More than half of Aussie men report experiencing sexual difficulties

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As many Muslims return to mosques today, they will need ongoing support

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A brief history of science writing shows the rise of the female voice

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Jobs but not enough work. How power keeps workers anxious and wages low

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The Conversation - avatar The Conversation

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The Conversation - avatar The Conversation

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What if we had an opportunity to double the size of the tourism industry, or to quadruple the size of the beef industry, or to boost the economy by more than any of the presently proposed tax switches?

What if we could do it while permanently improving the lives of disadvantaged young people?

We surely wouldn’t let it slip away.

Yet we do every day while we fail to address the gap in school achievement between between rural, regional and remote children and their city counterparts.

New estimates

In a report for UNSW Gonski Institute on Education launched on Monday, Jessie Zhang and I estimated the size of the gap. We also document its causes, and outline what the research in the United States and Europe tells us about ways to narrow it.

Over the past decade education research has undergone a transformation with the use of large-scale randomised controlled trials to determine what works.

Read more: We need a radical rethink of how to attract more teachers to rural schools

It isn’t easy because correlations can be misleading. If, for instance, we discover that women who eat more fish during pregnancy tend to have children who perform better in primary school, we might be tempted to conclude its the Omega-3 fatty acids that do it.

It’s hard to work out what works

But women who eat a lot of fish tend to be wealthier. It might be that extra wealth – and the educational resources it affords – that are driving the better performance.

Who knows? Increasingly, the social scientists who construct randomised trials do.

Using techniques from pharmaceutical and other trials they are getting good at zeroing in actual causes and ignoring mere correlations.

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What works the most, according to the US studies, are high-dose-small-group tutoring, balanced incentives for students, managed professional development for teachers, smaller class sizes, and a culture of high expectations.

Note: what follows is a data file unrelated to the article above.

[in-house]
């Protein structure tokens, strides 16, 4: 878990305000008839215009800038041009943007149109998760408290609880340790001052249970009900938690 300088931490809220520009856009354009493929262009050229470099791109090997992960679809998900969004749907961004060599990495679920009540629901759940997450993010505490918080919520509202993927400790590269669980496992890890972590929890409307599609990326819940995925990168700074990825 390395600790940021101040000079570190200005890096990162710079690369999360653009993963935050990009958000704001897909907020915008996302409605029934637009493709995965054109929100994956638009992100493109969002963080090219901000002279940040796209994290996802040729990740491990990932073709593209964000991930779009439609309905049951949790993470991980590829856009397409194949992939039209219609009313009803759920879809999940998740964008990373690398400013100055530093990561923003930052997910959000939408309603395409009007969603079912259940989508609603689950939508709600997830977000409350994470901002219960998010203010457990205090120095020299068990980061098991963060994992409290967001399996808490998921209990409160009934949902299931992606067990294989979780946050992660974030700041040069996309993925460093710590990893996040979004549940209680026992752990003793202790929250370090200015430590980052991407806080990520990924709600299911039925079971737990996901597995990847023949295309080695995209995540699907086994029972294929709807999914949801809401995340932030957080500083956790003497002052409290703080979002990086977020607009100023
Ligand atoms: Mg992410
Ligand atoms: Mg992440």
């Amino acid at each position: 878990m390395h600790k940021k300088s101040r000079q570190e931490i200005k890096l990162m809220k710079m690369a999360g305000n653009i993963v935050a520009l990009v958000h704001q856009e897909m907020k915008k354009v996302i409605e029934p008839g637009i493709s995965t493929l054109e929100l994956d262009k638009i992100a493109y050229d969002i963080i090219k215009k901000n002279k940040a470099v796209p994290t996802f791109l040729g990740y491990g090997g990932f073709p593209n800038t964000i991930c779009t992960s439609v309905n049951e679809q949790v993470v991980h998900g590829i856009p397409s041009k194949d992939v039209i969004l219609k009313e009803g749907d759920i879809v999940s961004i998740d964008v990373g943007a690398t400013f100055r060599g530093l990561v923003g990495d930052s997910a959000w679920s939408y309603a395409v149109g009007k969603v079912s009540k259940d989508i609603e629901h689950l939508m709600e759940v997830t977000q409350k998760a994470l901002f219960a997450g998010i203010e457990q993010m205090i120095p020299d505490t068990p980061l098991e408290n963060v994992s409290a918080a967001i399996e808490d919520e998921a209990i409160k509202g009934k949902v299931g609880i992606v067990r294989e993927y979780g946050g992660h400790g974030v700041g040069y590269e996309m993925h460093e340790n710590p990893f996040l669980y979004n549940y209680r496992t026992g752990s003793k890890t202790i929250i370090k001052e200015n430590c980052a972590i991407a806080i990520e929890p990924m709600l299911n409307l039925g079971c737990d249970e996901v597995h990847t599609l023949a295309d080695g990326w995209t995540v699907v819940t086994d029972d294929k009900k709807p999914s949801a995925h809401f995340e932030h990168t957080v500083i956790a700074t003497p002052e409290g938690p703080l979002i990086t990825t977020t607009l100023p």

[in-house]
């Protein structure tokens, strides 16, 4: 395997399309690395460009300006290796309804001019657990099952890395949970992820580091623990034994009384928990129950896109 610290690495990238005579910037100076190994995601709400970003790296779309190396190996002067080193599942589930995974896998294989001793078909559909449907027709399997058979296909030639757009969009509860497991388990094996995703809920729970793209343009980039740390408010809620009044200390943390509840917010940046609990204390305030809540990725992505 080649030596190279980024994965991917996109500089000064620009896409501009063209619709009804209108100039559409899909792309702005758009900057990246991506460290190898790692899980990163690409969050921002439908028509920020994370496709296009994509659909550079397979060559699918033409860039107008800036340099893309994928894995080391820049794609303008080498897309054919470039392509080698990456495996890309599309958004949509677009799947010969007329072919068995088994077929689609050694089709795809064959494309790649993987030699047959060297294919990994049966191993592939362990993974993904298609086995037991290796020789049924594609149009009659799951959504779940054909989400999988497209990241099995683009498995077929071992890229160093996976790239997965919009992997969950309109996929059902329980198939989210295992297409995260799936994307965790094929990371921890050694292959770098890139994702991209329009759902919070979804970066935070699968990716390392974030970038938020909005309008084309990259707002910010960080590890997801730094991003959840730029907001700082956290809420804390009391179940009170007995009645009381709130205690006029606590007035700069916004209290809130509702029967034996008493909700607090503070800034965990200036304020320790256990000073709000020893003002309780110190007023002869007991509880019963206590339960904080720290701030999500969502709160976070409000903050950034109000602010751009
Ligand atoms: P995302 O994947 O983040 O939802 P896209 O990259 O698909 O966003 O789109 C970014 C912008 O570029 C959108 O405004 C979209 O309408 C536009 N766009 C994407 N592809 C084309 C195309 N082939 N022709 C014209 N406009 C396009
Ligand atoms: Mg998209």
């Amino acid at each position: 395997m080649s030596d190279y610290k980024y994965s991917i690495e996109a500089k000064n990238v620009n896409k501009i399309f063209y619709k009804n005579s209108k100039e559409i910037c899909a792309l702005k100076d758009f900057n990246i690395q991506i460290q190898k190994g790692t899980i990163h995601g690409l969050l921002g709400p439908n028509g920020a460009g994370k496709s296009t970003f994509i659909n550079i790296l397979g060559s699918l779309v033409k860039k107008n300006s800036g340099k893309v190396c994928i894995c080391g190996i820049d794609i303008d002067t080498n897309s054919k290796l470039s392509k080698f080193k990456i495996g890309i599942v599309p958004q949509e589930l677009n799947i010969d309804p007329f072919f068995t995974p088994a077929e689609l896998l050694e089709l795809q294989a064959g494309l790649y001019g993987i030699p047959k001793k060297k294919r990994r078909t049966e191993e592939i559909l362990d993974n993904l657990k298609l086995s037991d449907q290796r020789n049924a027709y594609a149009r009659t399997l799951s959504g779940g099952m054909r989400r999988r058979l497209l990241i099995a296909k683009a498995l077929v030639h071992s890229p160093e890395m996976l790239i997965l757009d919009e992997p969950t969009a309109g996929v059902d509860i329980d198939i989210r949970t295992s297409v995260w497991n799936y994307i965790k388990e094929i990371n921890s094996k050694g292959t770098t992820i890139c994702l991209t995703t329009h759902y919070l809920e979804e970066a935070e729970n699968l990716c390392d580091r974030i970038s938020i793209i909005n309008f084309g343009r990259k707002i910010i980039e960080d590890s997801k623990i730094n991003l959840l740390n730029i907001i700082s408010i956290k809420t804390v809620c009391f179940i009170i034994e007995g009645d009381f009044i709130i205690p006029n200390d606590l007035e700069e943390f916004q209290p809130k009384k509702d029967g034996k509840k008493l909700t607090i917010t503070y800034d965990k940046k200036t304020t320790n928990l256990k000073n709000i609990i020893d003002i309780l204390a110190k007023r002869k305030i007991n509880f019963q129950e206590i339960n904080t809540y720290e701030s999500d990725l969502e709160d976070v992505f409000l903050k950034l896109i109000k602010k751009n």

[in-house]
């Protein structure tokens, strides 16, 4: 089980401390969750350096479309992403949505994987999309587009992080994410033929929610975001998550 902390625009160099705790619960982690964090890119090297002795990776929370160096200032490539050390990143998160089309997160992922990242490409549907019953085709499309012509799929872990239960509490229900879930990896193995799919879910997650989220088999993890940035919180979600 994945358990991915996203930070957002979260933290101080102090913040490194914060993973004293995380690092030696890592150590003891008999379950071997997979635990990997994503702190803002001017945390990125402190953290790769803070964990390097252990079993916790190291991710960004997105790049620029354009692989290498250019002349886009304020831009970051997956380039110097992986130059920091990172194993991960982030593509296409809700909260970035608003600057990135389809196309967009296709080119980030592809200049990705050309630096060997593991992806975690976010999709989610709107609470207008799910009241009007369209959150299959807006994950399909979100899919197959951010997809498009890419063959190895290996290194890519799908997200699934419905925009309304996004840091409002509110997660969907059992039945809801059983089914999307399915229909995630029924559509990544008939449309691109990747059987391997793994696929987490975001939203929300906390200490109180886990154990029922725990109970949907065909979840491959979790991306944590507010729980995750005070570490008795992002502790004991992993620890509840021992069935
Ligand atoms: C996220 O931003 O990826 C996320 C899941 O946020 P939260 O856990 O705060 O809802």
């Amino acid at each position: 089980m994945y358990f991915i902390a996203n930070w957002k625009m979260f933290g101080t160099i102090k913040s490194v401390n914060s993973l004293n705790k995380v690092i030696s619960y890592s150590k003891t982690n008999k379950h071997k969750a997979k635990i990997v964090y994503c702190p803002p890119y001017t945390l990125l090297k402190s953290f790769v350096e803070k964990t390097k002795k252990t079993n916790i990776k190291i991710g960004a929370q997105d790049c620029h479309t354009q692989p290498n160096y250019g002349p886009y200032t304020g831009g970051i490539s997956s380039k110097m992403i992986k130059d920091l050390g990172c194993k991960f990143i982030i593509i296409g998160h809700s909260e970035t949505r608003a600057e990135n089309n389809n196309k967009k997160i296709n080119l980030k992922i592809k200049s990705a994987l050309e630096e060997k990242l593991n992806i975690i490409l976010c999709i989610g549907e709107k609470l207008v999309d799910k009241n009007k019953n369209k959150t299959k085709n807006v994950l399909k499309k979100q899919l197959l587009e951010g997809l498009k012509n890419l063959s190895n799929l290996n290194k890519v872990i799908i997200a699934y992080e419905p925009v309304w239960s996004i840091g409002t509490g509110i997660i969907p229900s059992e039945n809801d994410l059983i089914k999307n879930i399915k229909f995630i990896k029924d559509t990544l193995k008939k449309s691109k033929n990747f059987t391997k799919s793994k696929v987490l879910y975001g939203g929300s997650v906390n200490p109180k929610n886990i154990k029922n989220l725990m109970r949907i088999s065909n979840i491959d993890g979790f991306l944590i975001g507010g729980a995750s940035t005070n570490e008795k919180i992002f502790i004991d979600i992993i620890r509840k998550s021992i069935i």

Some of what works is as good as free

Some of these measures are expensive, some are almost free.

All have been shown to have a high return in the US.

There are good reasons to believe they could be highly effective in rural, regional and remote Australia.

It would be worthwhile conducting our own randomised controlled trials in our own cultural and educational environment to be sure.

The prize is big

In our report we translate the differences in school achievement to the differences in human capital and eventually lifetime earnings.

This puts the economic benefit of closing the urban-non urban gap at A$56 billion — about 3.3% of Gross Domestic Product.

Massive though that number is, it is both narrow and an underestimate. It focuses purely on how better skills can translate into better wages.

Read more: How to get quality teachers in disadvantaged schools – and keep them there

It doesn’t consider how the benefits of better skills can spread and multiply throughout the economy. Nor does it consider the benefit of revitalising country towns, or the benefits of better physical and mental health.

Bigger than we can measure

Most of all, it doesn’t capture the truth that bridging this achievement gap would provide a world of expanded opportunities for millions of young Australians, and give them the chance to live out their full potential.

Bridging the urban non-urban achievement gap between is easier said than done, but the potential benefits from it to both the economy and the lives of Australians who would become more able to achieve their full potential are too big to ignore.

Authors: The Conversation

Read more http://theconversation.com/the-best-way-to-boost-the-economy-is-to-improve-the-lives-of-deprived-students-105522